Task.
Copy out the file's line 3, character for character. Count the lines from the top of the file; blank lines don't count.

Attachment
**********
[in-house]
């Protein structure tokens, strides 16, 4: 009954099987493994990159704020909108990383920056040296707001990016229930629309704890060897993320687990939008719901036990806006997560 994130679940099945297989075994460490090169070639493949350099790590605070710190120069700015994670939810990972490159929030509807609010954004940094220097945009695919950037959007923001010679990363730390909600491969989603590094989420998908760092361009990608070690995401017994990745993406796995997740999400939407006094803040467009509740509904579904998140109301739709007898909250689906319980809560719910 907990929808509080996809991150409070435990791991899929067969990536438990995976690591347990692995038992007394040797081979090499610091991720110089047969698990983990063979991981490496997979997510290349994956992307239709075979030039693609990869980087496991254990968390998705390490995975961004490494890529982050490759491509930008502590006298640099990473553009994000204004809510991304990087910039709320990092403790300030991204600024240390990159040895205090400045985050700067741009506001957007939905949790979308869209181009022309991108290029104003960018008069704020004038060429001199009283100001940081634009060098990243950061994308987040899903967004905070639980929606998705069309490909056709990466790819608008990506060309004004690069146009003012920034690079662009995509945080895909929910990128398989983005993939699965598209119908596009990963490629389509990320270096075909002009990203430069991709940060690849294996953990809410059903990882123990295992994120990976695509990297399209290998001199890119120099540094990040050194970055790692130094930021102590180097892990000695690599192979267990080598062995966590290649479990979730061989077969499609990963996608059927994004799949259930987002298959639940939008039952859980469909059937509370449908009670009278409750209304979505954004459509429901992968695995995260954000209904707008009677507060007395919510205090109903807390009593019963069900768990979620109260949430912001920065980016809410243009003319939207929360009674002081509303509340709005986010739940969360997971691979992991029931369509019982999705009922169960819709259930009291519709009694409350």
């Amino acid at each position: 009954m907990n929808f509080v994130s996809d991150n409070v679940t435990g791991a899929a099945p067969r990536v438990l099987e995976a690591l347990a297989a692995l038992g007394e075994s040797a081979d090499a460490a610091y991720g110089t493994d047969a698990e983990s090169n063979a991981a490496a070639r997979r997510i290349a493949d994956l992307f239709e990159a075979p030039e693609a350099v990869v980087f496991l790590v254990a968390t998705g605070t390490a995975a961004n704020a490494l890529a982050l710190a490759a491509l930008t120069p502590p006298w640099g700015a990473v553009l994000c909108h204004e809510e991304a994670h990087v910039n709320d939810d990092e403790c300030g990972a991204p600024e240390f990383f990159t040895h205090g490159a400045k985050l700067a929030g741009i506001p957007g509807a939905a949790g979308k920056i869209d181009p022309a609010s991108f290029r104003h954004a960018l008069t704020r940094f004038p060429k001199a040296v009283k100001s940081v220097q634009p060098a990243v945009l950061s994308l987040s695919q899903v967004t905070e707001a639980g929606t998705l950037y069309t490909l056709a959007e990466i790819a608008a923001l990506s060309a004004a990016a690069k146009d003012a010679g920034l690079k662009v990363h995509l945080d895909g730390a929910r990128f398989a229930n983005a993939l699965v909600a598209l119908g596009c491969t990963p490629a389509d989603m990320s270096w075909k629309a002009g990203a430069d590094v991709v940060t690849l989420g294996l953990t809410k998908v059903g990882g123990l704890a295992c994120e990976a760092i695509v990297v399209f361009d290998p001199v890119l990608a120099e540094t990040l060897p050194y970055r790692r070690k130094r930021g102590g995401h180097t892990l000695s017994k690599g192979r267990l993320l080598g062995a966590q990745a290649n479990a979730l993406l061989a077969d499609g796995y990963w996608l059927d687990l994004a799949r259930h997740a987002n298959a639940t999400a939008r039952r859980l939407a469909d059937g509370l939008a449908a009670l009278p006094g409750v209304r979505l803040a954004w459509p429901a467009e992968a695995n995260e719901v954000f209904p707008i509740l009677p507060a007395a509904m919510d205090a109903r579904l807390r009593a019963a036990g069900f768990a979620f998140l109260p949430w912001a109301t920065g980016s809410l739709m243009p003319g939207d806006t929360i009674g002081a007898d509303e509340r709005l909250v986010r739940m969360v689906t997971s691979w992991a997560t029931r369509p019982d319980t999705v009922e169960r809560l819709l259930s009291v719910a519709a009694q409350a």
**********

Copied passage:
């Amino acid at each position: 009954m907990n929808f509080v994130s996809d991150n409070v679940t435990g791991a899929a099945p067969r990536v438990l099987e995976a690591l347990a297989a692995l038992g007394e075994s040797a081979d090499a460490a610091y991720g110089t493994d047969a698990e983990s090169n063979a991981a490496a070639r997979r997510i290349a493949d994956l992307f239709e990159a075979p030039e693609a350099v990869v980087f496991l790590v254990a968390t998705g605070t390490a995975a961004n704020a490494l890529a982050l710190a490759a491509l930008t120069p502590p006298w640099g700015a990473v553009l994000c909108h204004e809510e991304a994670h990087v910039n709320d939810d990092e403790c300030g990972a991204p600024e240390f990383f990159t040895h205090g490159a400045k985050l700067a929030g741009i506001p957007g509807a939905a949790g979308k920056i869209d181009p022309a609010s991108f290029r104003h954004a960018l008069t704020r940094f004038p060429k001199a040296v009283k100001s940081v220097q634009p060098a990243v945009l950061s994308l987040s695919q899903v967004t905070e707001a639980g929606t998705l950037y069309t490909l056709a959007e990466i790819a608008a923001l990506s060309a004004a990016a690069k146009d003012a010679g920034l690079k662009v990363h995509l945080d895909g730390a929910r990128f398989a229930n983005a993939l699965v909600a598209l119908g596009c491969t990963p490629a389509d989603m990320s270096w075909k629309a002009g990203a430069d590094v991709v940060t690849l989420g294996l953990t809410k998908v059903g990882g123990l704890a295992c994120e990976a760092i695509v990297v399209f361009d290998p001199v890119l990608a120099e540094t990040l060897p050194y970055r790692r070690k130094r930021g102590g995401h180097t892990l000695s017994k690599g192979r267990l993320l080598g062995a966590q990745a290649n479990a979730l993406l061989a077969d499609g796995y990963w996608l059927d687990l994004a799949r259930h997740a987002n298959a639940t999400a939008r039952r859980l939407a469909d059937g509370l939008a449908a009670l009278p006094g409750v209304r979505l803040a954004w459509p429901a467009e992968a695995n995260e719901v954000f209904p707008i509740l009677p507060a007395a509904m919510d205090a109903r579904l807390r009593a019963a036990g069900f768990a979620f998140l109260p949430w912001a109301t920065g980016s809410l739709m243009p003319g939207d806006t929360i009674g002081a007898d509303e509340r709005l909250v986010r739940m969360v689906t997971s691979w992991a997560t029931r369509p019982d319980t999705v009922e169960r809560l819709l259930s009291v719910a519709a009694q409350a």